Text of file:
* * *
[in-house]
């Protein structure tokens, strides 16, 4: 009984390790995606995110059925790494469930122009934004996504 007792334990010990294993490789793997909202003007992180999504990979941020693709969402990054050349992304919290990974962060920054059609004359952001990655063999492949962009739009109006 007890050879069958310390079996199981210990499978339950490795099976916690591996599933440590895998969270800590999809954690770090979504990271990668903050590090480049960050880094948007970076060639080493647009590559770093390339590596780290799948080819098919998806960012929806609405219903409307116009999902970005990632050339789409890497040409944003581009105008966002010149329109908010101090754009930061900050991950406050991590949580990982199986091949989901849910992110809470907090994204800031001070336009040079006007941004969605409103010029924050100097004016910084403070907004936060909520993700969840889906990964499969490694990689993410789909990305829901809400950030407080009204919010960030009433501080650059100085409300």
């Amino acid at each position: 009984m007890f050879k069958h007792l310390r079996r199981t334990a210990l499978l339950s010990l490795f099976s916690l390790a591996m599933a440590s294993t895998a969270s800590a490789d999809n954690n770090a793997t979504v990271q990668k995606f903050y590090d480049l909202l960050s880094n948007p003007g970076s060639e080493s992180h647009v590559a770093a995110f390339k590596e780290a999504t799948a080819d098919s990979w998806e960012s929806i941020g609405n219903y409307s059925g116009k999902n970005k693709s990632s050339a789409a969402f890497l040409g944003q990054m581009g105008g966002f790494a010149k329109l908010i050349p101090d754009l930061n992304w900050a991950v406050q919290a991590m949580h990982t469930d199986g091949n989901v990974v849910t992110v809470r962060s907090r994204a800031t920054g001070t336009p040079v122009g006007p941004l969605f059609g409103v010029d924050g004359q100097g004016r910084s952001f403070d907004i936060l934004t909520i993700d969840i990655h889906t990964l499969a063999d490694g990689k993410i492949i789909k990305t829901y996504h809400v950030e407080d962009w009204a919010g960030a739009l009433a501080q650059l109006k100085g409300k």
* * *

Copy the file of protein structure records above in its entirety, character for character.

[in-house]
């Protein structure tokens, strides 16, 4: 009984390790995606995110059925790494469930122009934004996504 007792334990010990294993490789793997909202003007992180999504990979941020693709969402990054050349992304919290990974962060920054059609004359952001990655063999492949962009739009109006 007890050879069958310390079996199981210990499978339950490795099976916690591996599933440590895998969270800590999809954690770090979504990271990668903050590090480049960050880094948007970076060639080493647009590559770093390339590596780290799948080819098919998806960012929806609405219903409307116009999902970005990632050339789409890497040409944003581009105008966002010149329109908010101090754009930061900050991950406050991590949580990982199986091949989901849910992110809470907090994204800031001070336009040079006007941004969605409103010029924050100097004016910084403070907004936060909520993700969840889906990964499969490694990689993410789909990305829901809400950030407080009204919010960030009433501080650059100085409300």
């Amino acid at each position: 009984m007890f050879k069958h007792l310390r079996r199981t334990a210990l499978l339950s010990l490795f099976s916690l390790a591996m599933a440590s294993t895998a969270s800590a490789d999809n954690n770090a793997t979504v990271q990668k995606f903050y590090d480049l909202l960050s880094n948007p003007g970076s060639e080493s992180h647009v590559a770093a995110f390339k590596e780290a999504t799948a080819d098919s990979w998806e960012s929806i941020g609405n219903y409307s059925g116009k999902n970005k693709s990632s050339a789409a969402f890497l040409g944003q990054m581009g105008g966002f790494a010149k329109l908010i050349p101090d754009l930061n992304w900050a991950v406050q919290a991590m949580h990982t469930d199986g091949n989901v990974v849910t992110v809470r962060s907090r994204a800031t920054g001070t336009p040079v122009g006007p941004l969605f059609g409103v010029d924050g004359q100097g004016r910084s952001f403070d907004i936060l934004t909520i993700d969840i990655h889906t990964l499969a063999d490694g990689k993410i492949i789909k990305t829901y996504h809400v950030e407080d962009w009204a919010g960030a739009l009433a501080q650059l109006k100085g409300k």